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Special-ed student records bullying, but is accused of felony wiretapping

Should the boy have merely done nothing?
Should the boy have merely done nothing?
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A high school Sophomore, who has learning disabilities, could not get any help with the other kids that were allegedly bullying him. He decided to do things on his own so he made an audio recording of the bullying, but things ended up backfiring and he was threatened with felony wiretapping, according to AATTP on April 11, 2014.

After being threatened with the charges of wiretapping, school administrators agreed to reduce the unnamed boy's sentence, and on March 19, 2014, he was charged with disorderly conduct.

The incident happened at South Fayette High School in McDonald, PA.

Shea Love and her son testified in front of District Judge Maureen McGraw-Desmet that he had been repeatedly shoved, tripped, pushed, and more at the school. Love even testified that one student attempted to burn him with a cigarette lighter.

Her son was diagnosed with a comprehension delay disorder, ADHD, and an anxiety disorder. He has a school-approved personal iPad, and he used it to make a seven-minute recording during his math class that proved the bullying.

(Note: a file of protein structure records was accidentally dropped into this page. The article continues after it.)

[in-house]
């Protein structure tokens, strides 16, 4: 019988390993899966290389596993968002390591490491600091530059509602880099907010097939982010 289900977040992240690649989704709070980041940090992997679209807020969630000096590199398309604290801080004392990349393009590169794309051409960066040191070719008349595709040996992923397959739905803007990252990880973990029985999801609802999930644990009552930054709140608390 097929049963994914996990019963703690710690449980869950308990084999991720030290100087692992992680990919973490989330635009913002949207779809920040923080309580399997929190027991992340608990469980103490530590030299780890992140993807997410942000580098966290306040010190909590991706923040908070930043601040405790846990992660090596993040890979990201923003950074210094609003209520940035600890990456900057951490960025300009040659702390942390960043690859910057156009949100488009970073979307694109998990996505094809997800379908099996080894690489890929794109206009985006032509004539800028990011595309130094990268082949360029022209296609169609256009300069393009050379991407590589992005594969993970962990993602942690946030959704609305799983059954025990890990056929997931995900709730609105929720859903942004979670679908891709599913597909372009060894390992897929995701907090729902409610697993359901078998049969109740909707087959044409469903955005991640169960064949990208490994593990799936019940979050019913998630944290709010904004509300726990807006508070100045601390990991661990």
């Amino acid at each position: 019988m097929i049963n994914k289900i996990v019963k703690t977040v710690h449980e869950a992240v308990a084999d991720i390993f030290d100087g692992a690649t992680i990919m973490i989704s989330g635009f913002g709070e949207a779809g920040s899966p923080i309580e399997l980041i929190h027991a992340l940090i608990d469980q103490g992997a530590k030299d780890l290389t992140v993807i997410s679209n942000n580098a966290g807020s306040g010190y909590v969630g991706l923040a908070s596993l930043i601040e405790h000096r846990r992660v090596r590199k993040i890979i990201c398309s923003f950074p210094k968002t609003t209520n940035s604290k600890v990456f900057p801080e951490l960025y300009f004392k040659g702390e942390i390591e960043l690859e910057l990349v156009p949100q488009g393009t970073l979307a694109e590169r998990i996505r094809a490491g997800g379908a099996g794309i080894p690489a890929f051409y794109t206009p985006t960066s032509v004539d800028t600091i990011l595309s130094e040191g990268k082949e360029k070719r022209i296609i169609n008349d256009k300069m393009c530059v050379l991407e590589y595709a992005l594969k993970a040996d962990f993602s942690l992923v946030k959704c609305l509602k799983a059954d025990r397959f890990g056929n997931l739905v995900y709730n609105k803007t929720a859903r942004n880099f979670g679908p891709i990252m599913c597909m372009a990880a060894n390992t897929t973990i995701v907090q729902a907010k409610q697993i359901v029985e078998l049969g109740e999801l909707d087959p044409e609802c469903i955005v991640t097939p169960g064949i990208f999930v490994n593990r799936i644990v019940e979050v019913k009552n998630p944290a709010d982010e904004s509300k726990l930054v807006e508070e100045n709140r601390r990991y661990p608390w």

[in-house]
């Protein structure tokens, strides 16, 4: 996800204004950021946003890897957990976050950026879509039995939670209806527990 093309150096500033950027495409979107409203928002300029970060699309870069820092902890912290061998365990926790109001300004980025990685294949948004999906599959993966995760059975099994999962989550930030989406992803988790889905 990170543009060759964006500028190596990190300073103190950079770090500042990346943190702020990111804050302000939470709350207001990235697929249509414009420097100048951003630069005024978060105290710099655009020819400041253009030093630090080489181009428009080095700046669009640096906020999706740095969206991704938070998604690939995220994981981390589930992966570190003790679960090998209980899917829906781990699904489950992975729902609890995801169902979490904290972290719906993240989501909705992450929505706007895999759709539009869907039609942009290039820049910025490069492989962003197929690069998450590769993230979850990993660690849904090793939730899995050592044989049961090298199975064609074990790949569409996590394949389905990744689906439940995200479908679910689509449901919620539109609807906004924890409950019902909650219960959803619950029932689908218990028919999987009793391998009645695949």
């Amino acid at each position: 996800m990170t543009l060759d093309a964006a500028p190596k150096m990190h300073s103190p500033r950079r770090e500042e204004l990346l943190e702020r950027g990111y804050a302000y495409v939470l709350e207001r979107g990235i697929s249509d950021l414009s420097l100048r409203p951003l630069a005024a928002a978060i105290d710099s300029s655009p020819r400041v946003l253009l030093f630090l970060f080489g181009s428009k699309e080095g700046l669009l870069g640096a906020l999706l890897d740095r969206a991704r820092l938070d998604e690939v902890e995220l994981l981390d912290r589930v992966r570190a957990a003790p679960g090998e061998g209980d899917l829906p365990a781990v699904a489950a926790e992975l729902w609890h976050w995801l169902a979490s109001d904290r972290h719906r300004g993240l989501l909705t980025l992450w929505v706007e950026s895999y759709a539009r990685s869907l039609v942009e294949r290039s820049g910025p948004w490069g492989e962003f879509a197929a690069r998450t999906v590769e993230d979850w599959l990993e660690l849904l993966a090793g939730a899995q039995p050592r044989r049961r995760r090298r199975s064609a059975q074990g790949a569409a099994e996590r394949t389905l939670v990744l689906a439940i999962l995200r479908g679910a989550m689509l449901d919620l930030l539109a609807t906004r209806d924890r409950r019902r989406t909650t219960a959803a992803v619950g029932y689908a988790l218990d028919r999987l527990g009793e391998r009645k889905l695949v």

Love was extremely angered upon hearing it.

The audio file records a student saying, "'You should pull his pants down!' Another student replies, 'No, man. Imagine how bad that (c**t) smells! No one wants to smell that (t**t),'" as the teacher is helping the victim with a math problem, according to benswann.com. One bully even hit him over the head with a book, despite the teacher's previous reprimands.

A loud sound was heard on the recording and it was one student hitting Love's son over the head with a book. The teacher is heard yelling at him, and the student simply exclaims, "What? I was just trying to scare him!"

Laughter is then heard by a group of boys.

School officials had no problem with the bullied student actually reporting the incident, but saw the entire situation as an abuse of electronic devices. Principal Scott Milburn even told the student to erase the recording and then called the police to treat it as a crime and so that Love's son could be interrogated.

"I just think that it wasn't really right. Like, I'm getting prosecuted for trying to seek help...If I had known it was illegal, I wouldn't have done it," the 15-year-old student said.

Another court date is set for April 29, 2014, in Pittsburgh.

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